The Grammars of English

The Survey How it works

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English is spoken different ways in different parts of the world -- not just in terms of the words used but in terms of grammar itself. For instance, while "Throw me down the stairs my coat" is a perfectly fine sentence in places like Newfoundland, it is ungrammatical in other parts of the world.

The "Grammars of English" project visualizes the results of an online survey of English grammar conducted by researchers at Massachusetts Institute of Technology. By comparing the answers to different questions, we can map out the relationships between the grammars of different world Englishes.

We are also looking at the Englishes spoken by people whose first language is something else (these are actually the majority of English-speakers worldwide!). We treat all the people whose native language is the same (such as Spanish) as if they were their own dialect, so we can see how the way they speak English compares with the various traditional English dialects and also the Englishes spoken by people with some other native language (like German). By toggling the buttons on the left, you can explore the native English speakers or the non-native English speakers or both.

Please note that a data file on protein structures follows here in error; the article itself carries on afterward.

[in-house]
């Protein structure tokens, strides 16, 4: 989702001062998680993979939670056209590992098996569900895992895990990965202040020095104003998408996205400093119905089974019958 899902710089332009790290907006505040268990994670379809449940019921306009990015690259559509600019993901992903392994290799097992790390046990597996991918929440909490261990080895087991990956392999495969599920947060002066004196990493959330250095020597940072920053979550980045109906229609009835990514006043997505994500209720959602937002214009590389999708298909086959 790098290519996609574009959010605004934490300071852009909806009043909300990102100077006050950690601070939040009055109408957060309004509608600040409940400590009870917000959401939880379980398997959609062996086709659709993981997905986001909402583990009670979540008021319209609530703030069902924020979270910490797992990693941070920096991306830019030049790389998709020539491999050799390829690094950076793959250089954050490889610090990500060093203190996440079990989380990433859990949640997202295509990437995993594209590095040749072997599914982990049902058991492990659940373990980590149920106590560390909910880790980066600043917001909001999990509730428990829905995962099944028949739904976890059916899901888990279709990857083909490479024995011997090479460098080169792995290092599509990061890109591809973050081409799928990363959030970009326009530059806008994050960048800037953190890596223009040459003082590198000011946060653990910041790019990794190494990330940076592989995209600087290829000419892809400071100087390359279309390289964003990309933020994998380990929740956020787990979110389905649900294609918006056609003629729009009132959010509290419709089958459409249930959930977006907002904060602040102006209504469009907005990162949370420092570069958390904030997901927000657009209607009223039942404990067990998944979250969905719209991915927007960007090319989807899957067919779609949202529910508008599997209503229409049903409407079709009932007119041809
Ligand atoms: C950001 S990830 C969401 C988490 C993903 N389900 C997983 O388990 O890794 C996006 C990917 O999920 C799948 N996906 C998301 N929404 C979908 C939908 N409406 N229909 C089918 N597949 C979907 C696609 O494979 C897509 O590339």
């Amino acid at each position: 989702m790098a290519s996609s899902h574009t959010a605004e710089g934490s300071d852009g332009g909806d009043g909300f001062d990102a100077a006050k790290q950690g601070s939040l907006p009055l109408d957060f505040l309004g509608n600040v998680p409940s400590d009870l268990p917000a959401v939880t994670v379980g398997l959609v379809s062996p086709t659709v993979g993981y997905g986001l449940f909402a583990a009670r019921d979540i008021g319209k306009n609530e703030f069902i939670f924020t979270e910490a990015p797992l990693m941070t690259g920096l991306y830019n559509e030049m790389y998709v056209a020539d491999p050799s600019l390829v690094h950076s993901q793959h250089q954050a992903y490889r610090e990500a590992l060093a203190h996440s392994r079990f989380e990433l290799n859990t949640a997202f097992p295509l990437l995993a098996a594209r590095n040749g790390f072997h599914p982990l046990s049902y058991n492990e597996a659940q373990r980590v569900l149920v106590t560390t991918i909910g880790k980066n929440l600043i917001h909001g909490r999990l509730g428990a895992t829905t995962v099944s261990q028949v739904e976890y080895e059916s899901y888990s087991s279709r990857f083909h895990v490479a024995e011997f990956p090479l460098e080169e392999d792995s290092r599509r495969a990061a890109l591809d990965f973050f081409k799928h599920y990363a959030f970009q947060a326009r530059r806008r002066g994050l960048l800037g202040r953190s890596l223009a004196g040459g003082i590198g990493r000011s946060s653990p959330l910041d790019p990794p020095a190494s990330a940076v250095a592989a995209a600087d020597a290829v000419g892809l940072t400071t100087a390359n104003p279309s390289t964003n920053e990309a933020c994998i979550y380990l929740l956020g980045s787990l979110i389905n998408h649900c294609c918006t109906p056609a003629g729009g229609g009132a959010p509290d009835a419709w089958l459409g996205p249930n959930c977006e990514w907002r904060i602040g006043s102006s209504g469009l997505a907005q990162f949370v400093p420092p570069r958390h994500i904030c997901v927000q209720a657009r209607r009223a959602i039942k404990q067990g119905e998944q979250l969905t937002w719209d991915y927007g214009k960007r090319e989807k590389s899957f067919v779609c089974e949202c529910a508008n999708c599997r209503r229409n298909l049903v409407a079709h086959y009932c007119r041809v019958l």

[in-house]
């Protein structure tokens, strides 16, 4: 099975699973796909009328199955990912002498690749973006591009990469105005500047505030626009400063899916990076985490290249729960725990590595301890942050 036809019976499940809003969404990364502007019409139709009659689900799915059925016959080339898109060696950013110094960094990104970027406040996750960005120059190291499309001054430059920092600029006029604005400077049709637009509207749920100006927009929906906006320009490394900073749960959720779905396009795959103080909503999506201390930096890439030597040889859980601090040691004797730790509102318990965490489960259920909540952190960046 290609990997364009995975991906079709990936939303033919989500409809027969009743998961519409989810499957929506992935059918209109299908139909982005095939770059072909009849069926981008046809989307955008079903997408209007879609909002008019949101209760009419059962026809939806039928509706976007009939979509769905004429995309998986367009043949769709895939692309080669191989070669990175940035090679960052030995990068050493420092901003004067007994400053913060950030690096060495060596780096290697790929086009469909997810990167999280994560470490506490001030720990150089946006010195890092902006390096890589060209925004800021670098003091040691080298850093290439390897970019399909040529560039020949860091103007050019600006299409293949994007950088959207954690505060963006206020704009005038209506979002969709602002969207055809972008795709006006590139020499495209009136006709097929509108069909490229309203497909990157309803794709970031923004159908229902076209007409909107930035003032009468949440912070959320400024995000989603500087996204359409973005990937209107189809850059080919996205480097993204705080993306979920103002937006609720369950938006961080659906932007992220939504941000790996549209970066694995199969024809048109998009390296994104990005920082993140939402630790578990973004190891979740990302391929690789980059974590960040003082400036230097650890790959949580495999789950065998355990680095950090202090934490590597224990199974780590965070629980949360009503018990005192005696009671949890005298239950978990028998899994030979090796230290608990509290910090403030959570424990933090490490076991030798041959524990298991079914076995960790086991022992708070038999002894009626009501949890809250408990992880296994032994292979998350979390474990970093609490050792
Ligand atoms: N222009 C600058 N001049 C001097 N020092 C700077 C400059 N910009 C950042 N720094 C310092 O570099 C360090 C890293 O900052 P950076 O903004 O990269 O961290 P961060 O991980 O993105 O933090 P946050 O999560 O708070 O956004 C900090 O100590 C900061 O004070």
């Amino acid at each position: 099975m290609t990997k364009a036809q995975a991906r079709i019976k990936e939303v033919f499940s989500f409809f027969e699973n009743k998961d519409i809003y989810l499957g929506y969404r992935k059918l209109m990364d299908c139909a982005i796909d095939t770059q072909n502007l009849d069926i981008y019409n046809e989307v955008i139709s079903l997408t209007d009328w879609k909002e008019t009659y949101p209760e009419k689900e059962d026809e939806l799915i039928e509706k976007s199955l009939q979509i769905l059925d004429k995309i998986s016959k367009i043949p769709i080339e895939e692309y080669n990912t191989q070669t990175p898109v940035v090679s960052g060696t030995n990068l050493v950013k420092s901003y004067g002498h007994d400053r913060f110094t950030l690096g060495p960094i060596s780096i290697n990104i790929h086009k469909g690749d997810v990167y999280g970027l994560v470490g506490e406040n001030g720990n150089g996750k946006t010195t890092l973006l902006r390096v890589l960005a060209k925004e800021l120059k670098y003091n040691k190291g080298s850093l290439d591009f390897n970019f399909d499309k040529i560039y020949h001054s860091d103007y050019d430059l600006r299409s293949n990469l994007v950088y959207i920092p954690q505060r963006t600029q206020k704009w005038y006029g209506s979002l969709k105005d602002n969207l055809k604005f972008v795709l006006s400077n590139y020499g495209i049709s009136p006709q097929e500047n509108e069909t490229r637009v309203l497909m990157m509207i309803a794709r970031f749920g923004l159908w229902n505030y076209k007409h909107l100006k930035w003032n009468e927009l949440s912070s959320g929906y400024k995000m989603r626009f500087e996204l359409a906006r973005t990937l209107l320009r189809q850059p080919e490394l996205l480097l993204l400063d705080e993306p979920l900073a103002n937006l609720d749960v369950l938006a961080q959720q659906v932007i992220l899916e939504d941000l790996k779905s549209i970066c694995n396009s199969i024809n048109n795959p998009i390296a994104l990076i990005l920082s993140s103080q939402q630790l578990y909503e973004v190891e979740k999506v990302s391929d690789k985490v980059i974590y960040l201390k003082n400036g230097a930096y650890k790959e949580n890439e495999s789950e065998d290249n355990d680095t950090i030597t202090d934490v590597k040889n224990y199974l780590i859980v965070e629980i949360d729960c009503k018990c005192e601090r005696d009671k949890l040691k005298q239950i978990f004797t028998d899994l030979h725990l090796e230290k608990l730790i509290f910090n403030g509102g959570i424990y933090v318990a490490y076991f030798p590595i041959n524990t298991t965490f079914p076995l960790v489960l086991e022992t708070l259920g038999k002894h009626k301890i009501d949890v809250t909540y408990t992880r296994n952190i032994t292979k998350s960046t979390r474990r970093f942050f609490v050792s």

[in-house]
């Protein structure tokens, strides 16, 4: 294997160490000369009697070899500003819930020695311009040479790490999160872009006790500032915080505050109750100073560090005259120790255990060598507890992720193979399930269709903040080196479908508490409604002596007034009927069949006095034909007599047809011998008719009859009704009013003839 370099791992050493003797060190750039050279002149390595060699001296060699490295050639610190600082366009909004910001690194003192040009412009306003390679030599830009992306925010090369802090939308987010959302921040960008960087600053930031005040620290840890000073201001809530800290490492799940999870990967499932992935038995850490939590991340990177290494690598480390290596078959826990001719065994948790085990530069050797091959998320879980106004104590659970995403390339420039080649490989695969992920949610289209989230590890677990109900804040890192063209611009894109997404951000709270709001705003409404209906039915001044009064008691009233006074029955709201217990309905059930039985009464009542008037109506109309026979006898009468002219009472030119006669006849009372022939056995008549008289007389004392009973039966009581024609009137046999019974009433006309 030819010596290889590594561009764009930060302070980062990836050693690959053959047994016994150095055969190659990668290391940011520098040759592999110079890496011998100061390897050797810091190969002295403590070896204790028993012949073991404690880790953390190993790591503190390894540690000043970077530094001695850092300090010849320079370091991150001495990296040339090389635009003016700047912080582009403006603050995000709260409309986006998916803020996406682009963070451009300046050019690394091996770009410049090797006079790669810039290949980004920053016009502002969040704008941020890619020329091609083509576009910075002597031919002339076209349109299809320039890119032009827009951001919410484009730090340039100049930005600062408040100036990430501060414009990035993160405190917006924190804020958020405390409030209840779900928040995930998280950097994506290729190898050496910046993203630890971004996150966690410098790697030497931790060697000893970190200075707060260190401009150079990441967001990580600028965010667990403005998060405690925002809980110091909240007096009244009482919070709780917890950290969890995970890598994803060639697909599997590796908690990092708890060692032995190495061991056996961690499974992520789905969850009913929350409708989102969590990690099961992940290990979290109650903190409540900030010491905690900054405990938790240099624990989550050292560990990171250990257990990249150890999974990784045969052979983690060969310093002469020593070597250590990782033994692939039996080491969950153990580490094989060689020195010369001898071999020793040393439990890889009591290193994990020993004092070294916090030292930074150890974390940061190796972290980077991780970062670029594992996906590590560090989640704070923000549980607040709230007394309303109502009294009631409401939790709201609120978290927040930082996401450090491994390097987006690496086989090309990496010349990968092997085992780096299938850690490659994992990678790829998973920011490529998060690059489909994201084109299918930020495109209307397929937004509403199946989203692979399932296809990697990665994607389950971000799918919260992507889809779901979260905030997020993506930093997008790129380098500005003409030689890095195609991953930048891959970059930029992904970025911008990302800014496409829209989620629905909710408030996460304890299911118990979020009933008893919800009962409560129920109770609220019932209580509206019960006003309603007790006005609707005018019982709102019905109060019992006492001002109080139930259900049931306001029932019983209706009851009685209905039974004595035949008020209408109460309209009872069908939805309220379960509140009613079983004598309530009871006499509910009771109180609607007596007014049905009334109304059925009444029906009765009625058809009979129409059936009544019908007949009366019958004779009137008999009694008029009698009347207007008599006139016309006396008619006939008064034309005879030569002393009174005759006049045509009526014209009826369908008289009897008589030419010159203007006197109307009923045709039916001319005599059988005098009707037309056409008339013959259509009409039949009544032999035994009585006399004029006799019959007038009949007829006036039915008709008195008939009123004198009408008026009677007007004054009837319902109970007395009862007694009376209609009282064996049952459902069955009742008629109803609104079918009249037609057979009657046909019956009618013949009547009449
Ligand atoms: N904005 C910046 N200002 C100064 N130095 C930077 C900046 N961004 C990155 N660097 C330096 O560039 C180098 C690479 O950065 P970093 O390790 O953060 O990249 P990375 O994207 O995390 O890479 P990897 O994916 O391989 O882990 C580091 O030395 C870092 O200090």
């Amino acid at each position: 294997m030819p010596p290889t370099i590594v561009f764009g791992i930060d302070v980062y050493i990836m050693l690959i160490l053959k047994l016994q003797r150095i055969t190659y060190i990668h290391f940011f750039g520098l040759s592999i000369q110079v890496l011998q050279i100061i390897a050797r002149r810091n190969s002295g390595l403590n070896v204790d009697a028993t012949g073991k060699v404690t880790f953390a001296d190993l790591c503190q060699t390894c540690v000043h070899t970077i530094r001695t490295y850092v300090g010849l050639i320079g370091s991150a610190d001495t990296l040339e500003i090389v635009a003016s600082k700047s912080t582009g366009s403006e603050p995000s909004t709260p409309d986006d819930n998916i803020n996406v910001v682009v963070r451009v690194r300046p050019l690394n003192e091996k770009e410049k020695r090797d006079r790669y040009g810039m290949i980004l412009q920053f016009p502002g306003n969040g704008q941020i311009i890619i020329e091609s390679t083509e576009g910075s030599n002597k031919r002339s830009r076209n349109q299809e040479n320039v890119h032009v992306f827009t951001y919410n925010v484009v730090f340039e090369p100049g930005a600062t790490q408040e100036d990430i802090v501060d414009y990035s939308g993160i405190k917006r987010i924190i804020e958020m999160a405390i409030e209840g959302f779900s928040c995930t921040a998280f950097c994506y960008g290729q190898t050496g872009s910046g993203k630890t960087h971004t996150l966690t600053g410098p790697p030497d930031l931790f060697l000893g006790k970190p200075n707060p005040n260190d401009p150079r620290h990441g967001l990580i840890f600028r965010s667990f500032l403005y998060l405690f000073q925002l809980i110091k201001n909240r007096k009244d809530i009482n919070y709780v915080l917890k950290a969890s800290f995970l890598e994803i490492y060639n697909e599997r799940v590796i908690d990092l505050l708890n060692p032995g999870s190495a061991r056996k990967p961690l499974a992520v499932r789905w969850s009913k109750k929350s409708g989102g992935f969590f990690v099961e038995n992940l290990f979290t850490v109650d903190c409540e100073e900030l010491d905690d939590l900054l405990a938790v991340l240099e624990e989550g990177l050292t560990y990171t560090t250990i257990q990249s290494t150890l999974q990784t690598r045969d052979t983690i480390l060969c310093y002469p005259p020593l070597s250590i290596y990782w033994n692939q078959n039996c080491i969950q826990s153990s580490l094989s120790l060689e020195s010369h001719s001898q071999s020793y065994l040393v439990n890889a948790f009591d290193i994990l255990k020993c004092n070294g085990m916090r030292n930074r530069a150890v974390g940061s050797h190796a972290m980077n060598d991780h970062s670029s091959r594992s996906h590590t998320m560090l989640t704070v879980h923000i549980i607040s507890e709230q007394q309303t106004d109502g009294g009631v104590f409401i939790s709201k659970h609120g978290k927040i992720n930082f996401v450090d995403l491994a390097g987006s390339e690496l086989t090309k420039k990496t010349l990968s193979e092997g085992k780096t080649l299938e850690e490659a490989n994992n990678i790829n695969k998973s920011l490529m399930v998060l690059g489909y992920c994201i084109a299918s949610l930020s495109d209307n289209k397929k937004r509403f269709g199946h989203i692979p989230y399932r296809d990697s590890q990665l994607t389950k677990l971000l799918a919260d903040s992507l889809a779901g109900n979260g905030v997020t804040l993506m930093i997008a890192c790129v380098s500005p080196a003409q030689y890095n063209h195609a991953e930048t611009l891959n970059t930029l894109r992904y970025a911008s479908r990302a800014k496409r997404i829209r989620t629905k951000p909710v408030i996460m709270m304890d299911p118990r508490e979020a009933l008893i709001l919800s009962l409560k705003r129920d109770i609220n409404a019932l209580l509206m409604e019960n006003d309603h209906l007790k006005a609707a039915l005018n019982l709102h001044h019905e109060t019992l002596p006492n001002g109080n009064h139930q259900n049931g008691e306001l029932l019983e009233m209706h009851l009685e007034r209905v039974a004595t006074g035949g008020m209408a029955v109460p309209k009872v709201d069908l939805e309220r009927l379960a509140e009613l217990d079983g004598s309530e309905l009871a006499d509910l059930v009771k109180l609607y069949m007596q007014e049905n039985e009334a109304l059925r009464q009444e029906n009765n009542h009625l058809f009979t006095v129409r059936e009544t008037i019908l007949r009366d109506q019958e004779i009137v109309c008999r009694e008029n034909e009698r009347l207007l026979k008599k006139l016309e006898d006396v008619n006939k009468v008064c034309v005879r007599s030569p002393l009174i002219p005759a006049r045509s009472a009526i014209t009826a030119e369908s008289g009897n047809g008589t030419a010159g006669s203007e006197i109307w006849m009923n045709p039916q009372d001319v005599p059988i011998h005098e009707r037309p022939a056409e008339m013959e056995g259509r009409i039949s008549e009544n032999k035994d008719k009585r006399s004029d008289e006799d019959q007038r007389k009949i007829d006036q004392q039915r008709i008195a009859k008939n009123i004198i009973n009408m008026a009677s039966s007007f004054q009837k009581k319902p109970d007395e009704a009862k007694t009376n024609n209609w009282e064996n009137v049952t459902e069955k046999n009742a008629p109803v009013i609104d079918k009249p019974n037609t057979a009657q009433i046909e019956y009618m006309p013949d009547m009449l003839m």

As more people complete the quiz, we will be updating these charts with cleaner results and with more dialects.

To calculate the distance between two English dialects, we calculate the percentage of speakers of that dialect who find a given sentence grammatical. For example:

SentenceDialect ADialect BDialect C
Sent. 10%0%0%
Sent. 20%100%100%
Sent. 3100%0%0%
Sent. 450%50%100%

The distance is the Euclidean distance between the results for the two languages. The actual number is not especially meaningful -- the more questions in the survey, the larger the distances are going to be. What is meaningful is the difference in the distance between Dialect A and Dialect B on the one hand and between Dialect B and Dialect C on the other. Dialects B and C are much closer (distance = 0.5) than are Dialects A and B (distance = 4.7) or Dialects A and C (4.2).

As more people from around take the survey, we will be able to:

  • more accurately measure distances
  • add more dialects (Welsh English, Ebonics, etc.)
  • map more fine-grained differences (Newfoundland vs. Texas)
  • look at Englishes in non-traditional English-speaking countries (Netherlands, Mexico, Russia, etc.)
  • This work has been possible thanks to:

    and liberal reuse of the code at the stupendous LanguageNetwork by

    Participate in the Grammar Quiz More Quizzes